The technology, called auditory attention decoding, relies on the deep neural network model of artificial intelligence. Neural networks mimic the workings of the human brain – learning on the fly and coming up with their own solutions to new problems. Using the neural network approach, the hearing aid computer actually teaches itself, over time, the best way to pluck a single voice out of a crowded room.
“Our algorithm uses deep neural networks, because they are becoming so widespread, many researchers are developing low-power specialized hardware to implement them in real time,” Mesgarani said. “Also, the modern hearing aids are able to do some of their calculation off-board – for example by syncing to your phone – which helps to manage heavy computation in such small device.”
The technology is in very early proof-of concept phase, but Mesgarani said that if all goes well the system could start showing up in commercial hearing aids within five years.
“There is no theoretical reason prohibiting the implementation of this technology in an actual hearing aid,” he said. “In fact, several hearing aid companies have already started researching this idea and expressed interest in our approach.”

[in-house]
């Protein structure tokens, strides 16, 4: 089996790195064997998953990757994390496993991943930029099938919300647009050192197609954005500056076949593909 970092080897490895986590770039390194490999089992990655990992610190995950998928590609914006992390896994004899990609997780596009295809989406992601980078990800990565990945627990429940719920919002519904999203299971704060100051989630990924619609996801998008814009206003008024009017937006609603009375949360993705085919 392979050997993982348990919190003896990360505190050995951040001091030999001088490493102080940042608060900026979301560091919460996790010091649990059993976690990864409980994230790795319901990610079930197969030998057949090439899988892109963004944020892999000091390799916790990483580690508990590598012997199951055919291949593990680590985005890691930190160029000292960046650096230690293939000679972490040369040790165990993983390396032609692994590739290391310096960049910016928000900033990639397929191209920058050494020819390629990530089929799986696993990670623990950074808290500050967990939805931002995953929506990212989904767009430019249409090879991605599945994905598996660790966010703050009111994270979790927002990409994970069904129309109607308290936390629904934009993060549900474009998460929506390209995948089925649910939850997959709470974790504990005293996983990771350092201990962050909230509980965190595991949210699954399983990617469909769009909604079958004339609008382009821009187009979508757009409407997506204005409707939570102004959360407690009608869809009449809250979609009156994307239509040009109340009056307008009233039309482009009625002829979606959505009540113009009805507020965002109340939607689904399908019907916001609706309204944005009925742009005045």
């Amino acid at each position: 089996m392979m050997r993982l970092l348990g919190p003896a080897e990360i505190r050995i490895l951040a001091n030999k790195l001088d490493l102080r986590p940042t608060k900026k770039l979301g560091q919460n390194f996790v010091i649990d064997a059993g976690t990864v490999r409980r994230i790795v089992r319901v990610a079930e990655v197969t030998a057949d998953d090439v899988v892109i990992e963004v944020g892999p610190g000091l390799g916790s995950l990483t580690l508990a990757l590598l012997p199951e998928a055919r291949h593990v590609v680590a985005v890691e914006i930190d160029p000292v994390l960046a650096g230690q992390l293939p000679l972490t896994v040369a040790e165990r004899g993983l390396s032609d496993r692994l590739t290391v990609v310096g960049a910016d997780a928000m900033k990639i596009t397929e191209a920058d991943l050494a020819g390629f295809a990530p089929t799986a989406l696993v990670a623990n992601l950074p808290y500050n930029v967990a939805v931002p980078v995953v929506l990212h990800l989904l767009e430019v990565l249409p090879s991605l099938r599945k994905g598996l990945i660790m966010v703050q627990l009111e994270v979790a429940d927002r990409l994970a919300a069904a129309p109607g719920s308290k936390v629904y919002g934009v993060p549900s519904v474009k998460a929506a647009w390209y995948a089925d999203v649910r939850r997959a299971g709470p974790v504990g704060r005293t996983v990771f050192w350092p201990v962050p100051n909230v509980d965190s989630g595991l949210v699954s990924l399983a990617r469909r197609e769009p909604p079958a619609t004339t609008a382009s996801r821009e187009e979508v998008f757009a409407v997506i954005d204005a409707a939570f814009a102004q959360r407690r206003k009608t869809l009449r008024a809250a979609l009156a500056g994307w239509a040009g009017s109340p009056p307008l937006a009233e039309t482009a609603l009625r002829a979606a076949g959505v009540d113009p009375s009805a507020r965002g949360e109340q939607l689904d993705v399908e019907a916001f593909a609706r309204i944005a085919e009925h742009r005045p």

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Down the line, the researcher hope to further refine and miniaturize the technology so that everything fits into a more-or-less standard hearing-aid apparatus. For one thing, Mesgarani said, that skullcap of electrodes has got to go.
“Others have shown the feasibility of decoding attention using in-ear recording — an earbud with electrodes placed on it — or a C-shaped array of electrodes that is placed around the ear, a similar shape to a conventional hearing aid,” Mesgarani said.
The research, published this week in the Journal of Neural Engineering, is a collaboration among the Columbia University Medical Center's Department of Neurosurgery, the Hofstra-Northwell School of Medicine, and Feinstein Institute for Medical Research and was funded in part by grants from the National Institutes of Health.
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